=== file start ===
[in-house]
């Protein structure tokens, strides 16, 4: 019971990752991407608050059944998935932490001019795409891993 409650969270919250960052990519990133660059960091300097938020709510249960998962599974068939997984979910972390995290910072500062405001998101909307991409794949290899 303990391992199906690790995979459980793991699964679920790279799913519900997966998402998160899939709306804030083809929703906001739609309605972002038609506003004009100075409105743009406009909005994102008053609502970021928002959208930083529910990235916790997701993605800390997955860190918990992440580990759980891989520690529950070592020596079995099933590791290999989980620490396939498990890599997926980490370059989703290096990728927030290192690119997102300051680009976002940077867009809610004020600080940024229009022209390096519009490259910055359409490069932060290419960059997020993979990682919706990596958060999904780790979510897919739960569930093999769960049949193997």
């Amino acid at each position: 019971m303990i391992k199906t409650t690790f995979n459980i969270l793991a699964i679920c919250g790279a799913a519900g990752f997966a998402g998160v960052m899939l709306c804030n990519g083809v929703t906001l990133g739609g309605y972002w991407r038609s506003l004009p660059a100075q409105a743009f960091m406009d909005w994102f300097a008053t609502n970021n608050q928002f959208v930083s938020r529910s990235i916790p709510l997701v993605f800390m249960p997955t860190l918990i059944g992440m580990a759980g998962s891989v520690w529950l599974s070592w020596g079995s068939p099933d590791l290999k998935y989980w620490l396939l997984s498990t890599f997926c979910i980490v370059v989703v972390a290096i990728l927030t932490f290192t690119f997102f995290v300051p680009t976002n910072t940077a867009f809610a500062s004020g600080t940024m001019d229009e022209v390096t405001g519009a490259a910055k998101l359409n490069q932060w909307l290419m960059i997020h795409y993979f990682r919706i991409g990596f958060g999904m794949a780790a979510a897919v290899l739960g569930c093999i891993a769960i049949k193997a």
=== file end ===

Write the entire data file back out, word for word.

[in-house]
């Protein structure tokens, strides 16, 4: 019971990752991407608050059944998935932490001019795409891993 409650969270919250960052990519990133660059960091300097938020709510249960998962599974068939997984979910972390995290910072500062405001998101909307991409794949290899 303990391992199906690790995979459980793991699964679920790279799913519900997966998402998160899939709306804030083809929703906001739609309605972002038609506003004009100075409105743009406009909005994102008053609502970021928002959208930083529910990235916790997701993605800390997955860190918990992440580990759980891989520690529950070592020596079995099933590791290999989980620490396939498990890599997926980490370059989703290096990728927030290192690119997102300051680009976002940077867009809610004020600080940024229009022209390096519009490259910055359409490069932060290419960059997020993979990682919706990596958060999904780790979510897919739960569930093999769960049949193997």
């Amino acid at each position: 019971m303990i391992k199906t409650t690790f995979n459980i969270l793991a699964i679920c919250g790279a799913a519900g990752f997966a998402g998160v960052m899939l709306c804030n990519g083809v929703t906001l990133g739609g309605y972002w991407r038609s506003l004009p660059a100075q409105a743009f960091m406009d909005w994102f300097a008053t609502n970021n608050q928002f959208v930083s938020r529910s990235i916790p709510l997701v993605f800390m249960p997955t860190l918990i059944g992440m580990a759980g998962s891989v520690w529950l599974s070592w020596g079995s068939p099933d590791l290999k998935y989980w620490l396939l997984s498990t890599f997926c979910i980490v370059v989703v972390a290096i990728l927030t932490f290192t690119f997102f995290v300051p680009t976002n910072t940077a867009f809610a500062s004020g600080t940024m001019d229009e022209v390096t405001g519009a490259a910055k998101l359409n490069q932060w909307l290419m960059i997020h795409y993979f990682r919706i991409g990596f958060g999904m794949a780790a979510a897919v290899l739960g569930c093999i891993a769960i049949k193997a």